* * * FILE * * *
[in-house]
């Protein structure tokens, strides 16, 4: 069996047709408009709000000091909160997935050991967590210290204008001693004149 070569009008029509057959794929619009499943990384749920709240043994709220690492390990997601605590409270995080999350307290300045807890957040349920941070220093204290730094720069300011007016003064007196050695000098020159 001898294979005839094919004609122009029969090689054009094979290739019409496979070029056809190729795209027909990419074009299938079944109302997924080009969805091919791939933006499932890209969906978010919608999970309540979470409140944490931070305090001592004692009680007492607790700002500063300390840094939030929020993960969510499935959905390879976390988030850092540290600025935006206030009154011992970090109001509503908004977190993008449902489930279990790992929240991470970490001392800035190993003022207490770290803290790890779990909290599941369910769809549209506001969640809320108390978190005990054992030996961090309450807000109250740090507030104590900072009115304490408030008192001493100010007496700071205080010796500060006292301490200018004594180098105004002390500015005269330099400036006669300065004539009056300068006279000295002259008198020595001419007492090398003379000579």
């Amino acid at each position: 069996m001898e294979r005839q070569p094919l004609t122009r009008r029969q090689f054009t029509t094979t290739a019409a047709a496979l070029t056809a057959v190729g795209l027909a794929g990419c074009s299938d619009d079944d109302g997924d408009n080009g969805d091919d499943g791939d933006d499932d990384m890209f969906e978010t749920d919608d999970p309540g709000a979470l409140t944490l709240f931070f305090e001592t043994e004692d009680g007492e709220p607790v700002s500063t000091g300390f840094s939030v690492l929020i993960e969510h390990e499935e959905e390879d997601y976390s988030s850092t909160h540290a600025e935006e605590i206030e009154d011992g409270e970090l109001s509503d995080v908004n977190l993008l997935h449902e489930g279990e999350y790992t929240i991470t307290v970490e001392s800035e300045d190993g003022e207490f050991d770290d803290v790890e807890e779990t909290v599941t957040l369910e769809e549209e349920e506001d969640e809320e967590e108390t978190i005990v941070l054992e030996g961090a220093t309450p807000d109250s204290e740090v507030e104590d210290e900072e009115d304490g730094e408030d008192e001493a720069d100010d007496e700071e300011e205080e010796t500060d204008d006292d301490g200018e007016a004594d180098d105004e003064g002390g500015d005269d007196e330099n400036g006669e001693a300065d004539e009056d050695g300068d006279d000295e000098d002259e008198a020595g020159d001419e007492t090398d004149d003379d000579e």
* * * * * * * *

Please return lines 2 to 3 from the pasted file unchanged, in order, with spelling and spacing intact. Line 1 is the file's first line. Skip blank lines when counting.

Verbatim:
């Protein structure tokens, strides 16, 4: 069996047709408009709000000091909160997935050991967590210290204008001693004149 070569009008029509057959794929619009499943990384749920709240043994709220690492390990997601605590409270995080999350307290300045807890957040349920941070220093204290730094720069300011007016003064007196050695000098020159 001898294979005839094919004609122009029969090689054009094979290739019409496979070029056809190729795209027909990419074009299938079944109302997924080009969805091919791939933006499932890209969906978010919608999970309540979470409140944490931070305090001592004692009680007492607790700002500063300390840094939030929020993960969510499935959905390879976390988030850092540290600025935006206030009154011992970090109001509503908004977190993008449902489930279990790992929240991470970490001392800035190993003022207490770290803290790890779990909290599941369910769809549209506001969640809320108390978190005990054992030996961090309450807000109250740090507030104590900072009115304490408030008192001493100010007496700071205080010796500060006292301490200018004594180098105004002390500015005269330099400036006669300065004539009056300068006279000295002259008198020595001419007492090398003379000579």
């Amino acid at each position: 069996m001898e294979r005839q070569p094919l004609t122009r009008r029969q090689f054009t029509t094979t290739a019409a047709a496979l070029t056809a057959v190729g795209l027909a794929g990419c074009s299938d619009d079944d109302g997924d408009n080009g969805d091919d499943g791939d933006d499932d990384m890209f969906e978010t749920d919608d999970p309540g709000a979470l409140t944490l709240f931070f305090e001592t043994e004692d009680g007492e709220p607790v700002s500063t000091g300390f840094s939030v690492l929020i993960e969510h390990e499935e959905e390879d997601y976390s988030s850092t909160h540290a600025e935006e605590i206030e009154d011992g409270e970090l109001s509503d995080v908004n977190l993008l997935h449902e489930g279990e999350y790992t929240i991470t307290v970490e001392s800035e300045d190993g003022e207490f050991d770290d803290v790890e807890e779990t909290v599941t957040l369910e769809e549209e349920e506001d969640e809320e967590e108390t978190i005990v941070l054992e030996g961090a220093t309450p807000d109250s204290e740090v507030e104590d210290e900072e009115d304490g730094e408030d008192e001493a720069d100010d007496e700071e300011e205080e010796t500060d204008d006292d301490g200018e007016a004594d180098d105004e003064g002390g500015d005269d007196e330099n400036g006669e001693a300065d004539e009056d050695g300068d006279d000295e000098d002259e008198a020595g020159d001419e007492t090398d004149d003379d000579e």